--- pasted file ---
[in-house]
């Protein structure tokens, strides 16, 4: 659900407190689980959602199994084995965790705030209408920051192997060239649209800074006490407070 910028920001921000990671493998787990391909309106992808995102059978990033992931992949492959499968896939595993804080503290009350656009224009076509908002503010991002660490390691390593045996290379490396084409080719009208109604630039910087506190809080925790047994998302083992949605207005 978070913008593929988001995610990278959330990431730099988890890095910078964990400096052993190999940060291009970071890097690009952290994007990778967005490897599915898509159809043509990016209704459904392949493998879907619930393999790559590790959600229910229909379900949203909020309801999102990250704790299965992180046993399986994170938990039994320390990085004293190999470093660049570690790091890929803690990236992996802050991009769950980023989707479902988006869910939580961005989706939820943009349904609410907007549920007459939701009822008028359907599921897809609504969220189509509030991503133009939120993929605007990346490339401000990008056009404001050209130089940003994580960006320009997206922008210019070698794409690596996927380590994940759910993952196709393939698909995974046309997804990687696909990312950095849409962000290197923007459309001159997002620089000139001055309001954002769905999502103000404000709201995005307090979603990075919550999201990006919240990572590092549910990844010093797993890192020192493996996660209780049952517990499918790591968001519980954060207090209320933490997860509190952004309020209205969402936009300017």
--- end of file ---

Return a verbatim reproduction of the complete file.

[in-house]
């Protein structure tokens, strides 16, 4: 659900407190689980959602199994084995965790705030209408920051192997060239649209800074006490407070 910028920001921000990671493998787990391909309106992808995102059978990033992931992949492959499968896939595993804080503290009350656009224009076509908002503010991002660490390691390593045996290379490396084409080719009208109604630039910087506190809080925790047994998302083992949605207005 978070913008593929988001995610990278959330990431730099988890890095910078964990400096052993190999940060291009970071890097690009952290994007990778967005490897599915898509159809043509990016209704459904392949493998879907619930393999790559590790959600229910229909379900949203909020309801999102990250704790299965992180046993399986994170938990039994320390990085004293190999470093660049570690790091890929803690990236992996802050991009769950980023989707479902988006869910939580961005989706939820943009349904609410907007549920007459939701009822008028359907599921897809609504969220189509509030991503133009939120993929605007990346490339401000990008056009404001050209130089940003994580960006320009997206922008210019070698794409690596996927380590994940759910993952196709393939698909995974046309997804990687696909990312950095849409962000290197923007459309001159997002620089000139001055309001954002769905999502103000404000709201995005307090979603990075919550999201990006919240990572590092549910990844010093797993890192020192493996996660209780049952517990499918790591968001519980954060207090209320933490997860509190952004309020209205969402936009300017």